Tripoli, 16 August 2013:
Three Belarusians and one Russian who were sentenced to ten years’ hard labour by a military . . .[restrict]court have, along with 19 Ukrainians, had their sentences cancelled.
Another Russian said to have coordinated the group, who was given life imprisonment, also had his sentence cancelled.
The foreign nationals were found guilty of helping to repair military installations that were intended to be used against NATO and the Libyan Air Force during the revolution. They were sentenced by a military court in June last year but their governments have been appealing the decision and demanding that the cases be heard in a civilian court.
Following Wednesday’s ruling, the defendants will now have their cases transferred to the civilian court.
“They have now been moved to the category of detainees, and the whole process will start from the beginning,” a Russian diplomatic source told the Libya Herald, “we are very satisfied that Libya has become a democratic state and will stop trying civilians in military courts.” He added that he hoped the civil courts would be impartial.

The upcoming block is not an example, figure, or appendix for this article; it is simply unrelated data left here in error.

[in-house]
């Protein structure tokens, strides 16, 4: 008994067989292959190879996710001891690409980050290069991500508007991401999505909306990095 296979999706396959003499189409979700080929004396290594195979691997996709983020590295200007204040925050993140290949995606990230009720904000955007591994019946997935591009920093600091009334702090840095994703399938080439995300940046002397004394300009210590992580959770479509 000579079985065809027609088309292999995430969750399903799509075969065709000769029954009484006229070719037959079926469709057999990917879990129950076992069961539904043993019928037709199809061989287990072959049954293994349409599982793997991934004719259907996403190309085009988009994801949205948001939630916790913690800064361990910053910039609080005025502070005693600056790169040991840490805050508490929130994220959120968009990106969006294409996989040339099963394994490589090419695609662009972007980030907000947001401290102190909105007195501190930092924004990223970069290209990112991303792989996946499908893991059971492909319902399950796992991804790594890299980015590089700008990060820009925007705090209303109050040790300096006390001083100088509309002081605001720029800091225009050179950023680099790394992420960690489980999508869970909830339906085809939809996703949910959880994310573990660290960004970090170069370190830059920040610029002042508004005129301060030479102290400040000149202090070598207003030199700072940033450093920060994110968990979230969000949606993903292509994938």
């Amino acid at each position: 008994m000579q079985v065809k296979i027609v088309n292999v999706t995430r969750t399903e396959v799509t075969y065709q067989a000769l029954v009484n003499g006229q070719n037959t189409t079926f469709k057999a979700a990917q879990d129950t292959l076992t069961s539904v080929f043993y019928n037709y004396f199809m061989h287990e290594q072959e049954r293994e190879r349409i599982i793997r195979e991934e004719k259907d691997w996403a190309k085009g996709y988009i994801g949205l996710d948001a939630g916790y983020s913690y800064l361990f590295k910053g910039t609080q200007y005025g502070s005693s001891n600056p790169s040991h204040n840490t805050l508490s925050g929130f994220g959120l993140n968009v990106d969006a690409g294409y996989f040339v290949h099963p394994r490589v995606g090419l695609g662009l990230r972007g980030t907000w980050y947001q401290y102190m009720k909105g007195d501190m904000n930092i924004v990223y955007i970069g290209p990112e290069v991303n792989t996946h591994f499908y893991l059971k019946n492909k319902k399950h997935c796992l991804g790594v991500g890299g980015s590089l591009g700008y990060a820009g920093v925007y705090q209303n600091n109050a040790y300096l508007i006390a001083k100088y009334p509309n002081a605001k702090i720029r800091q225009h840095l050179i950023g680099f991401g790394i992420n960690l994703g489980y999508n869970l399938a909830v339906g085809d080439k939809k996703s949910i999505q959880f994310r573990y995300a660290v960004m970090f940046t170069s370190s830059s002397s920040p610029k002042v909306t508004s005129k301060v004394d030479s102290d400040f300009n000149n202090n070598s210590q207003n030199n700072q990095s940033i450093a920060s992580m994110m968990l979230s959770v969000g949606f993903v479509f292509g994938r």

According to the Libyan news agency LANA today, the Russian Foreign Ministry has said that it plans to send a delegation to Tripoli for talks with Libyan officials on the two Russians detainees. Ministry Spokesman Alexander Lukashevich was quoted saying today that it was not known the the charges to be faced by the two would be the same.
The defendants are being held in a prison outside Tripoli, understood to be in Zintan.
Senior Russian and Belarusian sources have confirmed to the Libya Herald that the conditions of the prisoners is “not bad” and an improvement on the facility in which they were previously held. A Belarusian source said that there had been no obstacles in embassy staff speaking to or visiting the prisoners.
The defendants have always maintained that they were oil field workers. The Ukrainian ambassador, Mykola Nahorny, however, said that credible information suggested that they had been forced to work on military radars at gunpoint during the revolution. [/restrict]